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Caribou-Targhee National Forest, Idaho; John Wood Forest Management Project

Document Details

Information about this document as published in the Federal Register.

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This document has been published in the Federal Register. Use the PDF linked in the document sidebar for the official electronic format.

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Forest Service, USDA.


Notice of intent to prepare an environmental impact statement.


The Soda Springs Ranger District proposes to conduct forest vegetation management activities and road work in a 5,590-acre project area within the Wood Canyon and Johnson Creek drainages located in the Caribou-Targhee National Forest, approximately six miles east of Soda Springs, Idaho. The project area has a forest vegetation management emphasis designated in the Caribou Revised Forest Plan (RFP) (2003). Overall, the landscape in which the project area is located has been identified as being outside of desired conditions outlined in the RFP with respect to forest structure and species composition.


Comments concerning the scope of the analysis must be received by May 1, 2017. The draft environmental impact statement is expected August 2017 and the final environmental impact statement is expected October 2017.


Send written comments to Soda Springs Ranger District, 410 East Hooper Avenue, Soda Springs, ID 83276. Comments may also be sent via email to or via facsimile to (208) 547-2235.

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Wayne Beck, Project Leader, (208) 847-8941. A public scoping letter with more details is posted on the forest Web site (​projects/​ctnf/​landmanagement/​ projects). In addition, a copy of the Caribou RFP is available on the forest Web site (​main/​ctnf/​landmanagement/​planning).

Individuals who use telecommunication devices for the deaf (TDD) may call the Federal Information Relay Service (FIRS) at 1-800-877-8339 between 8 a.m. and 8 p.m., Eastern Time, Monday through Friday.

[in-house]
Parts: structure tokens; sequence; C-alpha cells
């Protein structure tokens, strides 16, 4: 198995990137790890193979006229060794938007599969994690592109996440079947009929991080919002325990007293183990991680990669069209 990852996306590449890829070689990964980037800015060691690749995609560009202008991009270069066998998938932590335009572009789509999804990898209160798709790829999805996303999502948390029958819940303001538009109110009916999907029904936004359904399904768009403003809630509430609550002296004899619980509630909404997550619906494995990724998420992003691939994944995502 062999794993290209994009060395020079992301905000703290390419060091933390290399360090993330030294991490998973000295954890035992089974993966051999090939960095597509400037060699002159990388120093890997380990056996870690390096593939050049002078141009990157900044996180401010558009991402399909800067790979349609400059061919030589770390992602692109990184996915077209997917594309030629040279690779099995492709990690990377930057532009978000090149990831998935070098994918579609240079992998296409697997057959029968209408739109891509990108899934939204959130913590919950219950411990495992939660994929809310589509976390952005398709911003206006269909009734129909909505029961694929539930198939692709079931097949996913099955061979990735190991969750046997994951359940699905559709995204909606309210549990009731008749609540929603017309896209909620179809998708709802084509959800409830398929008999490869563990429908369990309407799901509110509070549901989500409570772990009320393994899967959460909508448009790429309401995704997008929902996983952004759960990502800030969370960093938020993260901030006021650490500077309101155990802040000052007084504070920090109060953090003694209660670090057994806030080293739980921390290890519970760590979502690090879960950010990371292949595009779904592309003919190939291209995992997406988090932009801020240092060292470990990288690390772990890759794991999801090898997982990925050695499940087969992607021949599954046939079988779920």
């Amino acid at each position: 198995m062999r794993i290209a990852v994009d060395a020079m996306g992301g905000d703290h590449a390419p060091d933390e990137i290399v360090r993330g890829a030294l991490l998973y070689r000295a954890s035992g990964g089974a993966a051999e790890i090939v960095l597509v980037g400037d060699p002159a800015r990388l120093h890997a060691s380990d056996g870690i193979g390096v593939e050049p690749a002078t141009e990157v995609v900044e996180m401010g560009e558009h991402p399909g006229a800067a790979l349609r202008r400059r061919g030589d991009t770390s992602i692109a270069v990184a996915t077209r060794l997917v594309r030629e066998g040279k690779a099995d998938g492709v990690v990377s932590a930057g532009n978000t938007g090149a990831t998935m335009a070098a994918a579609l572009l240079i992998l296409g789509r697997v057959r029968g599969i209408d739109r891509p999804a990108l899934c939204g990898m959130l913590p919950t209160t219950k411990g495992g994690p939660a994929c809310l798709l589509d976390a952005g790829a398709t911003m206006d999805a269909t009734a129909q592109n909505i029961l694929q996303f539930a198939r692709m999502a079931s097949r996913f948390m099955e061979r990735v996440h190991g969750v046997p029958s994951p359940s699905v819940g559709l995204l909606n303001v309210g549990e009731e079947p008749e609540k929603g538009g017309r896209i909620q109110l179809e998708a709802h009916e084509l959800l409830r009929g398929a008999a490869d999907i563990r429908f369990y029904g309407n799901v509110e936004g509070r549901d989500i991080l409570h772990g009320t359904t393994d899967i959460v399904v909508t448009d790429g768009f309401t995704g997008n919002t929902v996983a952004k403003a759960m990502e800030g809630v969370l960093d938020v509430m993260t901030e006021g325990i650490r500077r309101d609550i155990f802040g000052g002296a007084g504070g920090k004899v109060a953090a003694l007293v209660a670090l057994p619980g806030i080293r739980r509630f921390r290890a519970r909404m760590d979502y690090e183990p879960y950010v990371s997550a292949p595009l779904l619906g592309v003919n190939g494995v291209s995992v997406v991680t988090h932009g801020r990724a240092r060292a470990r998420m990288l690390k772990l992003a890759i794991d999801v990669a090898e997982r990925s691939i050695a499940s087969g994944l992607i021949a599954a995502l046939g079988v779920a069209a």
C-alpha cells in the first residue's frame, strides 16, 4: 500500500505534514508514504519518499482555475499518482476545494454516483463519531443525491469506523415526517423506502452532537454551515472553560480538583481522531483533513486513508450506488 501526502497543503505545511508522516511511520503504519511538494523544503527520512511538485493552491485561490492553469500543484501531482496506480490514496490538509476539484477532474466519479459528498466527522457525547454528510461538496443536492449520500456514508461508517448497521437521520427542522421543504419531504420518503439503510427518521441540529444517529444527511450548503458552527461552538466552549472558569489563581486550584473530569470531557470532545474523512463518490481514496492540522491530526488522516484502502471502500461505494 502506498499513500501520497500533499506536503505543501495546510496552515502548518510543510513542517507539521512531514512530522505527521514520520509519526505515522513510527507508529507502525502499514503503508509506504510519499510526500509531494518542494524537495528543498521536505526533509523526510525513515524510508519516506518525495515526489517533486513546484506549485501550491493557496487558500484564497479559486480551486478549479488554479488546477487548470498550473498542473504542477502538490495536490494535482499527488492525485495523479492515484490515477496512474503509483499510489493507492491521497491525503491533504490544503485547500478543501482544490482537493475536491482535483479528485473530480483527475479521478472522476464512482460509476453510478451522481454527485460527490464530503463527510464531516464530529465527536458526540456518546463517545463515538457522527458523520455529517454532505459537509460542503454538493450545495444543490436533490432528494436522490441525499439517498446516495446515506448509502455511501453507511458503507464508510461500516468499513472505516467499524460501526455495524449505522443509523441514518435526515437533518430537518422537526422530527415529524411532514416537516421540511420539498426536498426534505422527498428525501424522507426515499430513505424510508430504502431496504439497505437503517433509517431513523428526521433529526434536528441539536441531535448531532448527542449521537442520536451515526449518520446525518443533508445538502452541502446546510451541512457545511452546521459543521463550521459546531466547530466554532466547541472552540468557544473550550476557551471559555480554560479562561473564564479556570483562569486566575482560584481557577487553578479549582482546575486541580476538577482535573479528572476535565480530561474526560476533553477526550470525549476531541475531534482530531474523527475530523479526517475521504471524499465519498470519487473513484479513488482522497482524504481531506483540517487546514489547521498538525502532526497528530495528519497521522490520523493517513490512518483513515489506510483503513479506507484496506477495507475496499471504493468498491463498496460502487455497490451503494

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Purpose and Need for Action

The purpose of the project proposal is to improve the overall composition, health and resilience of the forest within the project area, utilize and improve timber resources, and improve the Forest transportation system.

The project proposal is needed because a fire regime condition class assessment of the forested landscape indicated that the landscape qualifies as Condition Class 2. This means that the vegetation composition, structure and fuels have moderate departure from the natural regime and predispose the system to risk of loss of key ecosystem components. Also, the project area is within a Caribou RFP 5.2 prescription area. The emphasis in this prescription area is on scheduled wood-fiber production, timber growth and yield, while maintaining or restoring forested ecosystems (RFP at 4-71). This prescription area also sets the following guidelines: [p]ractices to prevent or control natural disturbances, such as insects and disease losses and wildfire, are emphasized. (RFP at 4-72) and where aspen exists, it should be maintained or enhanced as a component through restoration treatments (RFP at 4-72). Many of the stands in the project area that were previously harvested are becoming overly dense, which impacts growth and yield and increases risk to forest pests such as the western spruce budworm. Finally, there is a need to address the poor condition and resource concerns of the existing transportation system within the project area.

Proposed Action